In the fall of 2000, Michael Arsenault donated $400 worth of brand new religious books and videos to the library from the small religious bookstore he operates. He, and his wife Colleen, make frequent use of the public library in Pictou, N.S.

“We have benefitted from the library, so we wanted to put something back into the system. We also knew that any books entering here, would be available to readers all across Canada through inter-library loans,” he said.

The 30 or so donated items were positive and inspirational, bringing messages of hope and encouragement. They included Alice von Hildebrand’s By Love Refined: Letters to a Young Bride, on making marriage work, and The Word Dwelt Among Us, a small book on the virtues of faith, hope and charity. Others were personal stories of conversion and new life, such as A Light in the Darkness, and My Spirit Rejoices.

One video told the fascinating story of John Corapi, a kid from the Bronx who became a champion boxer, fought with distinction in the Green Berets, became a wealthy businessman, lost everything when he became hooked on cocaine, recovered, had a spiritual conversion, and eventually became a Catholic priest.

Although the local librarians seemed pleased, the books did not appear on the shelves. In January, Arsenault received a letter from deputy chief librarian Fred Popswich. The following are excerpts.

“I am returning the donated books that you requested be placed in the Pictou Library … While the library does appreciate receiving book donations from the public, not all donations are added to our collection.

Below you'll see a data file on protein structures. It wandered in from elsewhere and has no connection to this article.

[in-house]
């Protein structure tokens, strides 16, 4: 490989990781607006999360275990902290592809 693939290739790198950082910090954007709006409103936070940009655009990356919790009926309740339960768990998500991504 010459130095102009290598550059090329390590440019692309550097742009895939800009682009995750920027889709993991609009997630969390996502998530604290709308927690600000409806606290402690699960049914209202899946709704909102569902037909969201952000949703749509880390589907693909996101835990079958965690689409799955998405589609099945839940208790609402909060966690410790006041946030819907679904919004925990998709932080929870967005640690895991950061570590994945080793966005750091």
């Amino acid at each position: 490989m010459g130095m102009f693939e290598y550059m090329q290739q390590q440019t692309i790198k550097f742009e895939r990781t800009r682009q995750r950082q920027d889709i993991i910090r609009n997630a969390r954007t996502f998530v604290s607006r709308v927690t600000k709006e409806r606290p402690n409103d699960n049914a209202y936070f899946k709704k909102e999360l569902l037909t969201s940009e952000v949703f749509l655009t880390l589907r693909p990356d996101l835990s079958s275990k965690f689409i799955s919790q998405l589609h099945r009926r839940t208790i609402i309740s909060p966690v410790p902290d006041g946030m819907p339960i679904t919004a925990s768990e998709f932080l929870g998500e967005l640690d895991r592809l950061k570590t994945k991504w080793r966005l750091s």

“Religious books are selected according to the same criteria as other subjects; the collection is both general and popular. Gifts of religious books are judged by the standards outlined in the donations policy. The library does not cater to nor discriminate against any religious group.

“After careful consideration of the material you donated, we have decided that they are specialized materials and therefore not suited to our collection. This material would be more appropriate for a church library, spiritual centre or other specialized collection.”

Chief librarian Eric Stackhouse noted that some libraries – for example those in universities – provide specialized materials, but most public libraries stock only materials of wide general interest. Stackhouse and Popswich work out of a central office in New Glasgow where they manage the seven libraries in the Pictou-Antigonish regional library system.

In the Pictou-Antigonish regional system, Stackhouse explained, all materials, whether purchased or donated, are routinely scrutinized by a committee of three librarians. Each item must be general in nature and have a wide appeal.

“These books failed on both counts,” Stackhouse said. “They did not have wide appeal and were specialized in nature, instructional, almost like text books or catechisms.”

Arsenault finds it interesting that, when he picked up his rejected donation in January, the books were still shrink-wrapped in plastic.

“How could the committee come to a conclusion like that without even opening them?” he said. “Clearly they judged these books by their covers.”